Japan’s meteoric rise in the 1970s and 80s provoked a tide of literature on the perceived mysteries of Japanese management. The popular discourse of Nihonjinron (theories of Japaneseness) arguably began with the anthropologist Ruth Benedict’s wartime book, The Chrysanthemum and the Sword, and was quickly followed by best sellers such as Chie Nakane’s Japanese Society, and Takeo Doi’s Anatomy of Dependence. These cultural studies morphed into fashionable business books, such as William Ouchi’s Theory Z: How American Business Can Meet the Japanese Challenge, which claimed to understand the secrets of Japan’s success.

Although inviting, many were accused of being ahistorical and essentialist, by presupposing that ‘The Japanese’ shared standard characteristics. This pigeonholing approach discounted the inherent diversity and complexity of Japanese society. A similar blanket approach to Japan’s digital opportunity would be equally reductive. Alleged loyalty to the fax machine notwithstanding, there are plenty of examples of innovative and ambitious companies embracing digitalisation. Gaming companies are the most conspicuous and represent a standout success story in Japan’s DX journey. As this is an industry where performance fluctuates wildly from one title to the next, companies such as Nintendo have responded by adopting a fully flexible, fabless model that embraces open innovation. By relying on its partners, in areas outside of its core competence, Nintendo can rapidly respond to the capricious needs of its audience.

There are copious examples of – domestically orientated – companies that are also embracing innovation. In healthcare, Sony-backed medical platform provider M3 wants to cut the fat from the pharmaceutical industry, by offering a transparent, accessible alternative to a plethora of intermediaries. In hospitality, Infomart is replacing a system of faxes, phone calls and paper records, by allowing restaurants to manage their fragmented supplier base online, with the additional appeal of online ordering and invoicing (a burgeoning opportunity in a country that boasts the highest number of restaurants per person, at 1 per 266 people). There is also ample room for innovation within the industrial space, as MonotaRo illustrates. It undercuts sub-scale physical store operators by selling over 18 million products online. In 2003, 70 per cent of its business was placed via fax machine. That number fell to 3 per cent last year, with over 95 per cent of orders placed online. BASE is another company benefiting from a rising tide of online consumerism, by streamlining the setting up of a virtual operation. With 98 per cent of its clients made of SMEs of five or fewer people, BASE is intent on capturing the long tail of companies set to grasp Japan’s nascent online opportunity.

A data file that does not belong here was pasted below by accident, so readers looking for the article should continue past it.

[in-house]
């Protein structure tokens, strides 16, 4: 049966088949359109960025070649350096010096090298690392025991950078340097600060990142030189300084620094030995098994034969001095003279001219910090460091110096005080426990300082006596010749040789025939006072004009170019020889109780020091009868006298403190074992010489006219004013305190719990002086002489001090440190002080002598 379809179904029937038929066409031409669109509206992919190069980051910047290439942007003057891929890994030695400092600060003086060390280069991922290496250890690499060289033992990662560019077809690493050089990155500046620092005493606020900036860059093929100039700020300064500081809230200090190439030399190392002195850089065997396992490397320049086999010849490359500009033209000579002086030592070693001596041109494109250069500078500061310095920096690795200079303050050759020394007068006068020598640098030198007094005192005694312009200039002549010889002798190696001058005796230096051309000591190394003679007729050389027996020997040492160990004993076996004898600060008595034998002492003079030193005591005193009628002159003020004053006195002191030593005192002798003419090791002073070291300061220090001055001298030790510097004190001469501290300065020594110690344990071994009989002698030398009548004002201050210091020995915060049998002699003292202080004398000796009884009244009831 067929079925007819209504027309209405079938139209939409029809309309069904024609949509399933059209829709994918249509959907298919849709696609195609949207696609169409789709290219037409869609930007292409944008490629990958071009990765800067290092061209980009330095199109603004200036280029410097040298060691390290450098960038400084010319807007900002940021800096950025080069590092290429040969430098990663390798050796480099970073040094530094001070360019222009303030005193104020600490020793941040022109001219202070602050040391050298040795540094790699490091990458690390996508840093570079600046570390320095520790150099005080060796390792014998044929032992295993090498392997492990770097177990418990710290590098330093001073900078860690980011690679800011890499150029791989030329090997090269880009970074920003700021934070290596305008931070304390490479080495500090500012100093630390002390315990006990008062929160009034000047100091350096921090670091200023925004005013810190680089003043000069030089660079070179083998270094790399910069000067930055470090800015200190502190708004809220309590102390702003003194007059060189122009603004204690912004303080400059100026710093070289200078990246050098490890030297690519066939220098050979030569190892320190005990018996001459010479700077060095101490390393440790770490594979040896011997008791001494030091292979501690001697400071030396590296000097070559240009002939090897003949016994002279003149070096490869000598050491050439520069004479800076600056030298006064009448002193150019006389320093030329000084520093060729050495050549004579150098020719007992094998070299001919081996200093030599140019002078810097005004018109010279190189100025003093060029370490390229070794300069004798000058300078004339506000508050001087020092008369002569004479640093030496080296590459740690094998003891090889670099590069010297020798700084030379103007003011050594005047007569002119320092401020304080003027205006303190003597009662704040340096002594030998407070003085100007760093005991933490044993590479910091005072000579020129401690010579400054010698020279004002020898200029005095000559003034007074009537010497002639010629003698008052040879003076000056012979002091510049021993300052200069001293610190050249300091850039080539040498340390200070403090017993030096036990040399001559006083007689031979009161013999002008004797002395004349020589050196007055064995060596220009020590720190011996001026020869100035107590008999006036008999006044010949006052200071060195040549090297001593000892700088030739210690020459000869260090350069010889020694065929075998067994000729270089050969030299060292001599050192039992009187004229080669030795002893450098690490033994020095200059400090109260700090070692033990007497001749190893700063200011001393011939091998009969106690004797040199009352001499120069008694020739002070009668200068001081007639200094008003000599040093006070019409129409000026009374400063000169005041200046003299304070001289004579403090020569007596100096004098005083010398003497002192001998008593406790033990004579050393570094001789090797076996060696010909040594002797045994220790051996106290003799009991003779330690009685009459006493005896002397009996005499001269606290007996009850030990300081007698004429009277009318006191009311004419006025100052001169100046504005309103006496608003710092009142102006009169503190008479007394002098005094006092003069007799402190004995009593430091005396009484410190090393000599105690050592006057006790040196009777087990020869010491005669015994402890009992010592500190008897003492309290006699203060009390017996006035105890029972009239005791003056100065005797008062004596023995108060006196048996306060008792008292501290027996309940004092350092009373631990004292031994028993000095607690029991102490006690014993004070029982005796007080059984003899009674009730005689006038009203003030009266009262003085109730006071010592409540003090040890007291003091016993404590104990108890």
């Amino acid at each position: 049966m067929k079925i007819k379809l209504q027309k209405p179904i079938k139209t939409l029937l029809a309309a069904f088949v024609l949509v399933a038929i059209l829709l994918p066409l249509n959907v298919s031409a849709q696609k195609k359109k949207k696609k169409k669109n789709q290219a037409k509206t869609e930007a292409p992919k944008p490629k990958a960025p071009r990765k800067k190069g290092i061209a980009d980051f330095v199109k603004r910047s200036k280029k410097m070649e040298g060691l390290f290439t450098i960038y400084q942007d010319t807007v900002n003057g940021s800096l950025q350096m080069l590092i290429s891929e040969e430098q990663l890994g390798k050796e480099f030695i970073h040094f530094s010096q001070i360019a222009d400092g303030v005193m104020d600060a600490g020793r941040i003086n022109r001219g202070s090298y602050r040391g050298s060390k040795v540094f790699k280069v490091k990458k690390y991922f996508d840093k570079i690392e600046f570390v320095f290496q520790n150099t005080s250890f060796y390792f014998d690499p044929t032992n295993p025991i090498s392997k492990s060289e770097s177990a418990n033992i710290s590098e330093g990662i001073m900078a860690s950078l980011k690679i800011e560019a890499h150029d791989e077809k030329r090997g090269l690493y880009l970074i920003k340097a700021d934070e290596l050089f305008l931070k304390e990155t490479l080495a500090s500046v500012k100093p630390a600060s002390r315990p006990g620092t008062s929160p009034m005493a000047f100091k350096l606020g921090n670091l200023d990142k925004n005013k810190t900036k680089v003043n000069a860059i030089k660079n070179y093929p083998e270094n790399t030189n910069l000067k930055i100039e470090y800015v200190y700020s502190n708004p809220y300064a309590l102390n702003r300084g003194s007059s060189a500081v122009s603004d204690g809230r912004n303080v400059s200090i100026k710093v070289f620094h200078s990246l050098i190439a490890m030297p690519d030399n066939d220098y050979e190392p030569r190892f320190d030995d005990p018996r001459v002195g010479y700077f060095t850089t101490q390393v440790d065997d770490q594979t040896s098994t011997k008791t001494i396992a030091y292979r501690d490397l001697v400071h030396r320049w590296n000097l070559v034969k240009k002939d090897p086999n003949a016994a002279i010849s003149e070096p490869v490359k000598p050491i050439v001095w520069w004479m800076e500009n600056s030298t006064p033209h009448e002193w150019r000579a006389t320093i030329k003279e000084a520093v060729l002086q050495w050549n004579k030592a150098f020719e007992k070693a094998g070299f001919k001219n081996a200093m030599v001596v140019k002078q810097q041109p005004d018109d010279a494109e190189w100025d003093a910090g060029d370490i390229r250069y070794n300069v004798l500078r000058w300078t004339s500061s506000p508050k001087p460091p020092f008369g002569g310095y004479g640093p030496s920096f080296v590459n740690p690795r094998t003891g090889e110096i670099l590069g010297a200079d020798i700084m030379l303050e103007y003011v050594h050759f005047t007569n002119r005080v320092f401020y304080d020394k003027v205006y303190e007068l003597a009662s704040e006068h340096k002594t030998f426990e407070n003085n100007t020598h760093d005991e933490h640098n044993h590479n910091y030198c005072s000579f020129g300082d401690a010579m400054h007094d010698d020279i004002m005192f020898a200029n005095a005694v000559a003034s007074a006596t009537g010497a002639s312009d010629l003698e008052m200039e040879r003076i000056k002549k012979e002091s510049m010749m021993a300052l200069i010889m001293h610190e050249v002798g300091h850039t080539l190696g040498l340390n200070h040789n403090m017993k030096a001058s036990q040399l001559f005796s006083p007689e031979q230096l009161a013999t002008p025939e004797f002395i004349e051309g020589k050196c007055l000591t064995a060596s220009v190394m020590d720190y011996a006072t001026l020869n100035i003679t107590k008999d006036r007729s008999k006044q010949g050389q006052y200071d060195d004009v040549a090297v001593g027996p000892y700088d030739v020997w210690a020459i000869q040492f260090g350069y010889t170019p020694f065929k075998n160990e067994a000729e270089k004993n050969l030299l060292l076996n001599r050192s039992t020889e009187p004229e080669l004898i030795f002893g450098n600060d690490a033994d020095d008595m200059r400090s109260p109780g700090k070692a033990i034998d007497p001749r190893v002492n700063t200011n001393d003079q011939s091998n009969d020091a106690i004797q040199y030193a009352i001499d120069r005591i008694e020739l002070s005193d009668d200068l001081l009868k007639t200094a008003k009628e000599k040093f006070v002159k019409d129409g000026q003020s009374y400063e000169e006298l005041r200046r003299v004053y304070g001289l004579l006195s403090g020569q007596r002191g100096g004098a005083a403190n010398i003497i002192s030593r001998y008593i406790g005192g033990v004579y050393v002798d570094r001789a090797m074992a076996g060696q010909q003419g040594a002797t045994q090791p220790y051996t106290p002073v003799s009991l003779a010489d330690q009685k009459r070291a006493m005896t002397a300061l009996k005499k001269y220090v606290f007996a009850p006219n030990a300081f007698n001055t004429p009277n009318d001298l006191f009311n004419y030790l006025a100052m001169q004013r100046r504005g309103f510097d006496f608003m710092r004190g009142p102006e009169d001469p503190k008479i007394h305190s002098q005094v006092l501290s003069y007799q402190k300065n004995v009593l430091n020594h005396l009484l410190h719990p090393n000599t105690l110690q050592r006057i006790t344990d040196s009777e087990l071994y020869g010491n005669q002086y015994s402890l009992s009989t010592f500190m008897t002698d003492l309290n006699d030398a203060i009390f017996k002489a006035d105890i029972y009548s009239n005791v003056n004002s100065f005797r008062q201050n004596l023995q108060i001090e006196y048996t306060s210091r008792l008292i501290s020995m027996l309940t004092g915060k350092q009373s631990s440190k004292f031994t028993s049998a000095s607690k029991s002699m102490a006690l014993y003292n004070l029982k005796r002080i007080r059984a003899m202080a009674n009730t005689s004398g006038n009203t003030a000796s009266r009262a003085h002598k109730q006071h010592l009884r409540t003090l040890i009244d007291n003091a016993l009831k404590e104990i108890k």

Companies such as these are addressing the inefficiencies and demographic issues that beset Japan’s SMEs. This market accounts for 99.7 per cent of all businesses, and 70 per cent of the country’s employment and offers several inimitable opportunities.

© Getty Images Europe

Japan’s increasing appeal: from sakoku to kaikoku